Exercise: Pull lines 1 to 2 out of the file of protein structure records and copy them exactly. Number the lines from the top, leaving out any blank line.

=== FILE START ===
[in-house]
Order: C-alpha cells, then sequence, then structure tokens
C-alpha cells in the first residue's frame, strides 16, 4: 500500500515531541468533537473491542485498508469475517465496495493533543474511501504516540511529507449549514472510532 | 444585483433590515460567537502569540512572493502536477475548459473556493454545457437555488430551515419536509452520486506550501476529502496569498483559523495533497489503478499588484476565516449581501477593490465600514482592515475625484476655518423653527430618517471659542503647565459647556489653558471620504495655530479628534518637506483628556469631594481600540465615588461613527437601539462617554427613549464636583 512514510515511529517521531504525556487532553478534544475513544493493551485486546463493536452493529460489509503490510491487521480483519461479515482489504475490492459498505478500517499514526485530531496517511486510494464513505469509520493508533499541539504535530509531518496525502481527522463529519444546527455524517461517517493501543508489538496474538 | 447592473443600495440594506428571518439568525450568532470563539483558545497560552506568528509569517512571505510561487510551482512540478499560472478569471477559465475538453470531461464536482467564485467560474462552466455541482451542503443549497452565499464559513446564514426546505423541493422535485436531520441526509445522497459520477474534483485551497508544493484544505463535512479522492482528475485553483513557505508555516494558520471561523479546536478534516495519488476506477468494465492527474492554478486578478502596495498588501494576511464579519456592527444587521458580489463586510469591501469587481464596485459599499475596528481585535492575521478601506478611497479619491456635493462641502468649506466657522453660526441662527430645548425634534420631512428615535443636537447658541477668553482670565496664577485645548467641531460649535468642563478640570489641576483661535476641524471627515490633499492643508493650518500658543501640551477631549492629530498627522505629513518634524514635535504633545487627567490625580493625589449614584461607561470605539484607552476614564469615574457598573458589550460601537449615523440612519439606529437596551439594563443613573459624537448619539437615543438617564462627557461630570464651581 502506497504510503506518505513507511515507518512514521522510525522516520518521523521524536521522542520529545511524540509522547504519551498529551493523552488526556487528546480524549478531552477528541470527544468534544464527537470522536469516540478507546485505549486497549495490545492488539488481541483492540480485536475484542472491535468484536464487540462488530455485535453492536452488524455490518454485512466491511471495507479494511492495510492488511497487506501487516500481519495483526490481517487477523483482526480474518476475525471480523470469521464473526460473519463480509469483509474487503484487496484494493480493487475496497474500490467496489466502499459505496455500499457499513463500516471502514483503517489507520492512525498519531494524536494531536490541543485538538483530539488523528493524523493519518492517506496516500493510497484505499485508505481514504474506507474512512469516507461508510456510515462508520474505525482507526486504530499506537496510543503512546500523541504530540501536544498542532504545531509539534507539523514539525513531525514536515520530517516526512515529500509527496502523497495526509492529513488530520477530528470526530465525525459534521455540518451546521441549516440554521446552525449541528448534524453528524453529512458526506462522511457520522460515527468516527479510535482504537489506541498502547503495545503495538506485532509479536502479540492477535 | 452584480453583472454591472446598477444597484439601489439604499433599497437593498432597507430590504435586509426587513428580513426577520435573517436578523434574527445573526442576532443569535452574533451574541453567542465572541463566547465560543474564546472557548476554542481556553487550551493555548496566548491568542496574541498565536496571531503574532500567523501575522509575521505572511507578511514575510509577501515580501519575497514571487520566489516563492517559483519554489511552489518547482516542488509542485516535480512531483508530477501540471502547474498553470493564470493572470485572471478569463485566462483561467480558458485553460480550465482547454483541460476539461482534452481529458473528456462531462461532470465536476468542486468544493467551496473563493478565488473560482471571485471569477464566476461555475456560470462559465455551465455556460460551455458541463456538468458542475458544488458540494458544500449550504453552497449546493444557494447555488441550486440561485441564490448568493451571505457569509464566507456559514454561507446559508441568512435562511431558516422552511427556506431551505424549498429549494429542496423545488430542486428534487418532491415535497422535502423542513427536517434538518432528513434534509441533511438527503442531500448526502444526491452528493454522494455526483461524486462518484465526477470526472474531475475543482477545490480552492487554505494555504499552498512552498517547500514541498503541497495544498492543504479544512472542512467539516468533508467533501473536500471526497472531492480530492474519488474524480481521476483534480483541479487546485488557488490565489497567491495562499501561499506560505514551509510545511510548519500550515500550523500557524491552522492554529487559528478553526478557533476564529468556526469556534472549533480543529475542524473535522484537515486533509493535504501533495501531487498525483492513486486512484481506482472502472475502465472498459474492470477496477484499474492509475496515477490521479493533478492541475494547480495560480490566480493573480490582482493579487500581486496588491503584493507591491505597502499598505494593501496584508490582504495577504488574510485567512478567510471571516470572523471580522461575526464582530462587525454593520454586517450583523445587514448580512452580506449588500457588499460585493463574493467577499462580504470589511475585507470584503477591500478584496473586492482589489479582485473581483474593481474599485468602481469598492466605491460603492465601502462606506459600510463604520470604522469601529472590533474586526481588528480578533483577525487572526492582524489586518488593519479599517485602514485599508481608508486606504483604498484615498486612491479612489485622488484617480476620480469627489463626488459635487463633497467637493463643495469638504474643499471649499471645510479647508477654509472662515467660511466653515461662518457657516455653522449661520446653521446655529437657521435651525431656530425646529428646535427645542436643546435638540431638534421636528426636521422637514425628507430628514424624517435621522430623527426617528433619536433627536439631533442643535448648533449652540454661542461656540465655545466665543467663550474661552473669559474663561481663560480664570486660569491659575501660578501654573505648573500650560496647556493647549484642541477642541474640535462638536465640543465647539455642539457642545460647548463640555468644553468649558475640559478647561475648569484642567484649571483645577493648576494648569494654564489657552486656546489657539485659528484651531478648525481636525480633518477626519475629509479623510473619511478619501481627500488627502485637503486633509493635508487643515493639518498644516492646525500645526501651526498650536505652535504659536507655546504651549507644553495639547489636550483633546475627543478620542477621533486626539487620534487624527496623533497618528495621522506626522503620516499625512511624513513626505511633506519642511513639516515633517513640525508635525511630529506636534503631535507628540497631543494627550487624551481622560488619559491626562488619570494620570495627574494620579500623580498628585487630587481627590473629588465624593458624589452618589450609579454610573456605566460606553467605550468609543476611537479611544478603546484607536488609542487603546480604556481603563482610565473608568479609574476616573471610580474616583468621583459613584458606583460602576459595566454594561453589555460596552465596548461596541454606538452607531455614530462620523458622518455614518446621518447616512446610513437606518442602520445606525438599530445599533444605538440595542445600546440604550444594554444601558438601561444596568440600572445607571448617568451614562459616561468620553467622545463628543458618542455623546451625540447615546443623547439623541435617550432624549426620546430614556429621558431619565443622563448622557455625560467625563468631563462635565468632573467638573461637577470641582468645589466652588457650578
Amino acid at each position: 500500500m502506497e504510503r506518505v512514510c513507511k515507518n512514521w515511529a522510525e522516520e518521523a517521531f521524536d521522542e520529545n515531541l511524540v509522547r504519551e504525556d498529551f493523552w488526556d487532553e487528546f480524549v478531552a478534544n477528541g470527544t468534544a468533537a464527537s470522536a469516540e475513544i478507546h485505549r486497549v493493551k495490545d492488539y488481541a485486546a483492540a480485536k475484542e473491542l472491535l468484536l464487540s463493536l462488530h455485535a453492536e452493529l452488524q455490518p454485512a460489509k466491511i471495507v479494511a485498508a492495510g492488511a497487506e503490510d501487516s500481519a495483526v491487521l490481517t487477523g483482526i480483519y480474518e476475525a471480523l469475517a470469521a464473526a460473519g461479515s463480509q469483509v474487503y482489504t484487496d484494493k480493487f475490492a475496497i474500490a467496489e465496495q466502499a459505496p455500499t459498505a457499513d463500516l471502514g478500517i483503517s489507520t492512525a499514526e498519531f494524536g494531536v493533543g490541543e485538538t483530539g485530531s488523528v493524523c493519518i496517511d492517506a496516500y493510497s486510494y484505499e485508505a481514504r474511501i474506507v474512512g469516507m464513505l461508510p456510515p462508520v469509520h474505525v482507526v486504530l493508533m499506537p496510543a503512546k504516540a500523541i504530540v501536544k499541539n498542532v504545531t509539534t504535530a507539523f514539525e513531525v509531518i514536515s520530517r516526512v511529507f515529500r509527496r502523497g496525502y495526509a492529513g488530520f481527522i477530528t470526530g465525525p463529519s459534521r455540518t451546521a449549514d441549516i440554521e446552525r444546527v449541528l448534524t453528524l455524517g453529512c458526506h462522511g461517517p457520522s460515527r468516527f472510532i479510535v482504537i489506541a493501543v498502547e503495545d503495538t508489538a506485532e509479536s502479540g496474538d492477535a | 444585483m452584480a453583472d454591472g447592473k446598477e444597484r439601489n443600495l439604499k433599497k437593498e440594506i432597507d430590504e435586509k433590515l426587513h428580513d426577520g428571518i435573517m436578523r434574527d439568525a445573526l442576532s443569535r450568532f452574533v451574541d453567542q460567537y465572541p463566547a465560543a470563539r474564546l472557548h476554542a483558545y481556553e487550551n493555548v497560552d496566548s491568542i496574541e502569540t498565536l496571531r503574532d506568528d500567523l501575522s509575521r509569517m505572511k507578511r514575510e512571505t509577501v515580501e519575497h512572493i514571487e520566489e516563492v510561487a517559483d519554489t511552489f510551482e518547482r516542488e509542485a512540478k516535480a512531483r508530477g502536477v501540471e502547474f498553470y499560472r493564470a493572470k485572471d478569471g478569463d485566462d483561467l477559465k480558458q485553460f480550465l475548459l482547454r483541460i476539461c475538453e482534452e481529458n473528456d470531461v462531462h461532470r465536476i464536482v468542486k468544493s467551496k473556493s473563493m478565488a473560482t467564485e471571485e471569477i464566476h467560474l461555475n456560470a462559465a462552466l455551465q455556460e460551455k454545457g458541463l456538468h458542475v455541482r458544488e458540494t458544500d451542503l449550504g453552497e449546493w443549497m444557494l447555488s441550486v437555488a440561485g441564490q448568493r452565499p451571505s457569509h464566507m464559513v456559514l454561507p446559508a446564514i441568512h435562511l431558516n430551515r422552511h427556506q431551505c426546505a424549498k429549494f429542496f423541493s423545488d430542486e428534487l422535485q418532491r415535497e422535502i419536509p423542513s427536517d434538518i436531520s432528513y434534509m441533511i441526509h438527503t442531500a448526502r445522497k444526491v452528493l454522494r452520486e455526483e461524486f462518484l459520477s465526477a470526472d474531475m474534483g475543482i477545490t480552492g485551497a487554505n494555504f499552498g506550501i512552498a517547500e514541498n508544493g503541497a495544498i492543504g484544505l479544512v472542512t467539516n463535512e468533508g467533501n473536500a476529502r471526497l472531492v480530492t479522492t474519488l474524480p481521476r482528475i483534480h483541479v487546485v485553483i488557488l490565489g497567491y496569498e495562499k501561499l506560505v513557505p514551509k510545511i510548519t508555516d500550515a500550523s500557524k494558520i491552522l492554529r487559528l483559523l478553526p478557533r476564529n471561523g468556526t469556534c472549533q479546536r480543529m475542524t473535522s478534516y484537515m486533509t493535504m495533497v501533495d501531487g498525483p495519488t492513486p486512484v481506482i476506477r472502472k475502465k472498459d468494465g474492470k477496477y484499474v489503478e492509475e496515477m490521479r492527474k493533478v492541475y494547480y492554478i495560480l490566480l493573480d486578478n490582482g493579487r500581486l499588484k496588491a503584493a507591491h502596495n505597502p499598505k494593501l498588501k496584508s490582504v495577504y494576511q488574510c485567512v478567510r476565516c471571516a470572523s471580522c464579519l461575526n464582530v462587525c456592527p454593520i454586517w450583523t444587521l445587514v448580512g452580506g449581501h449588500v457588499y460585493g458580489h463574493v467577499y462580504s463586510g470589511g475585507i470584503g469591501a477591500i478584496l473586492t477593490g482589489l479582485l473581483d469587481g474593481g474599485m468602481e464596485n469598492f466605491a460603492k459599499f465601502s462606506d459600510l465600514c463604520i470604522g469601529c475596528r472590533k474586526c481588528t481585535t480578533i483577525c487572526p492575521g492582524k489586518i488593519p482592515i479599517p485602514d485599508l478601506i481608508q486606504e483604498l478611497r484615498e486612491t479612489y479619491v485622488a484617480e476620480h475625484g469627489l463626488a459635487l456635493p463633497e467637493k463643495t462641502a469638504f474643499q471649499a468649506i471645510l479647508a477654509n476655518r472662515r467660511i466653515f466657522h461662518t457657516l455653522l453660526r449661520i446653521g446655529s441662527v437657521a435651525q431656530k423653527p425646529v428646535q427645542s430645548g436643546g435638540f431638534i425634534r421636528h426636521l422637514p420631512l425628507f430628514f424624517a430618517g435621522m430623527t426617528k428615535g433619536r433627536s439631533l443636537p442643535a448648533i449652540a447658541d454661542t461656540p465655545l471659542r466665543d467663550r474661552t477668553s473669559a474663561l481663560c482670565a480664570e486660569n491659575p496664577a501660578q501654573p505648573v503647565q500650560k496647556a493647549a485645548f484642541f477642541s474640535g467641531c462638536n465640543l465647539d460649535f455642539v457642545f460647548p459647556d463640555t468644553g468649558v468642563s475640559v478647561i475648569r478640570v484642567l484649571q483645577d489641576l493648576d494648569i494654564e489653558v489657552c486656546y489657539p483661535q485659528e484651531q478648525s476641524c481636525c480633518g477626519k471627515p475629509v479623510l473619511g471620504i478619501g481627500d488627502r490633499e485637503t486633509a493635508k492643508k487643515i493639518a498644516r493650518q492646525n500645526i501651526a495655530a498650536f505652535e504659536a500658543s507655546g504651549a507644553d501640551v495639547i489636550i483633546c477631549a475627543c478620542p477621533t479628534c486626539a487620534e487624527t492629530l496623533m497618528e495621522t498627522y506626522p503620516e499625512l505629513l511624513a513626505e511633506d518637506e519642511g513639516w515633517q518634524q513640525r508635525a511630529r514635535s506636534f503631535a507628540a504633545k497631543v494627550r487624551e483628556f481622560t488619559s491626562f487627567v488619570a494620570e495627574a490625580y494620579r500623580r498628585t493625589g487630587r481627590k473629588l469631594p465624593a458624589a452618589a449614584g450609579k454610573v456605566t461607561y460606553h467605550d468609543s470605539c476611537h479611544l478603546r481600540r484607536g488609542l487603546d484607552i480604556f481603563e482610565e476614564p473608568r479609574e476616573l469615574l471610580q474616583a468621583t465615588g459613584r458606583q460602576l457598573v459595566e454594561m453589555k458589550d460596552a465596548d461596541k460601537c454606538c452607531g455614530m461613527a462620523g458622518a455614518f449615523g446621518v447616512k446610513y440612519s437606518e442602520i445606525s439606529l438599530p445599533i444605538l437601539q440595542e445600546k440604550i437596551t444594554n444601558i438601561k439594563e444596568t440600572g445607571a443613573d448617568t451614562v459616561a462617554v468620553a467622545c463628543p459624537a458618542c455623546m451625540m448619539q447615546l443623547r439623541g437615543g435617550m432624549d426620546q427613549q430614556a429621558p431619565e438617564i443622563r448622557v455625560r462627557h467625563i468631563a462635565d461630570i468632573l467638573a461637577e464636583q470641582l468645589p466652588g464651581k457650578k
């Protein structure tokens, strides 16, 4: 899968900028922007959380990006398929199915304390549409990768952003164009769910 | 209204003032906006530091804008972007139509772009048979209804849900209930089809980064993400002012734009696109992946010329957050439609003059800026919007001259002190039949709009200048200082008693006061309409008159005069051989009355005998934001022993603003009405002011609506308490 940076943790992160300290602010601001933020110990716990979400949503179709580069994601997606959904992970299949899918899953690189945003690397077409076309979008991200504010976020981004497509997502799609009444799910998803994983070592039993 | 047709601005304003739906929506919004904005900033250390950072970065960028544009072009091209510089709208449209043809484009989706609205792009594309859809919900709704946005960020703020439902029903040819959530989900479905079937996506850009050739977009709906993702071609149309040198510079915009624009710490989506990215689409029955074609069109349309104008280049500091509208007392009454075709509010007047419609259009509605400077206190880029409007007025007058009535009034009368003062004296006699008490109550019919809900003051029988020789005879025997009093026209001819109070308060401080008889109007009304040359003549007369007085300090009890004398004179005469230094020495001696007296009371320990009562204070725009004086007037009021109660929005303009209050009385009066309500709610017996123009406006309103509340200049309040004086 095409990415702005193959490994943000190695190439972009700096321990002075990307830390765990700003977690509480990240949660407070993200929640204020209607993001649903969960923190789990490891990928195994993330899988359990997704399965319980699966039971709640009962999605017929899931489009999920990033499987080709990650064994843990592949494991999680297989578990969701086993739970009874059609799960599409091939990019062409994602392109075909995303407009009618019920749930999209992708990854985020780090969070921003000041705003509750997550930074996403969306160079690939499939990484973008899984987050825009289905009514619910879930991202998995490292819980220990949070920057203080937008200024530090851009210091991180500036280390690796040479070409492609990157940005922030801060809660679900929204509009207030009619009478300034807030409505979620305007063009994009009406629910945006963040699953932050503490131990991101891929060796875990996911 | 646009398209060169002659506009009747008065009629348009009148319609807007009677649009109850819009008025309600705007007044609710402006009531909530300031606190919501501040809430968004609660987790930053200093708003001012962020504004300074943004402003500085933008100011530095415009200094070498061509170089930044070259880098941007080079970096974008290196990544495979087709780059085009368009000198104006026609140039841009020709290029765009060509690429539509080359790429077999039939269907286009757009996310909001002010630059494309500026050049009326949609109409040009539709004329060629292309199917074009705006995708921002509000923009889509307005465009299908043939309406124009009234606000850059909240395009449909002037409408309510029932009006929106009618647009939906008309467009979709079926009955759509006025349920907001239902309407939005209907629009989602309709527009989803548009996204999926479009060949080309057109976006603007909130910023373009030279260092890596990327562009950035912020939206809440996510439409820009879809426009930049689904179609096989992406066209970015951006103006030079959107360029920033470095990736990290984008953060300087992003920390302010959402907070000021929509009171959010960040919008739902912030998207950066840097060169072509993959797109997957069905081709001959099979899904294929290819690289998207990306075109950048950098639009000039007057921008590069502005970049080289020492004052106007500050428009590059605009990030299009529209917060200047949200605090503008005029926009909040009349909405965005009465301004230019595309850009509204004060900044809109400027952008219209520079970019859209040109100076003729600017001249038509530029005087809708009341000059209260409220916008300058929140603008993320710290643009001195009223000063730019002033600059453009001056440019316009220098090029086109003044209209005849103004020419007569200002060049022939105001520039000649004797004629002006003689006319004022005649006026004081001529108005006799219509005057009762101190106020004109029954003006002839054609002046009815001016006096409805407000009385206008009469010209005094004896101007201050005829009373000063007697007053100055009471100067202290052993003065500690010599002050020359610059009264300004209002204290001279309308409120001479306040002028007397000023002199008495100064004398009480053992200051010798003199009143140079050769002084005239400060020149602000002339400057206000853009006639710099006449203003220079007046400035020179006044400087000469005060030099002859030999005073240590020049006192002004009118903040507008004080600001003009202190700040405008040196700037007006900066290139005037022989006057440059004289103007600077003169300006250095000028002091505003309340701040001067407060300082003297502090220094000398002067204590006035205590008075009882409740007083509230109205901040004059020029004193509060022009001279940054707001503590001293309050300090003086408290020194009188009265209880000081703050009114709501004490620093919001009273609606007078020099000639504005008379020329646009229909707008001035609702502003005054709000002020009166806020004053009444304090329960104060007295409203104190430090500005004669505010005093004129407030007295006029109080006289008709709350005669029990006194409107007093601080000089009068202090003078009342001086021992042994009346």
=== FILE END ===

[in-house]
Order: C-alpha cells, then sequence, then structure tokens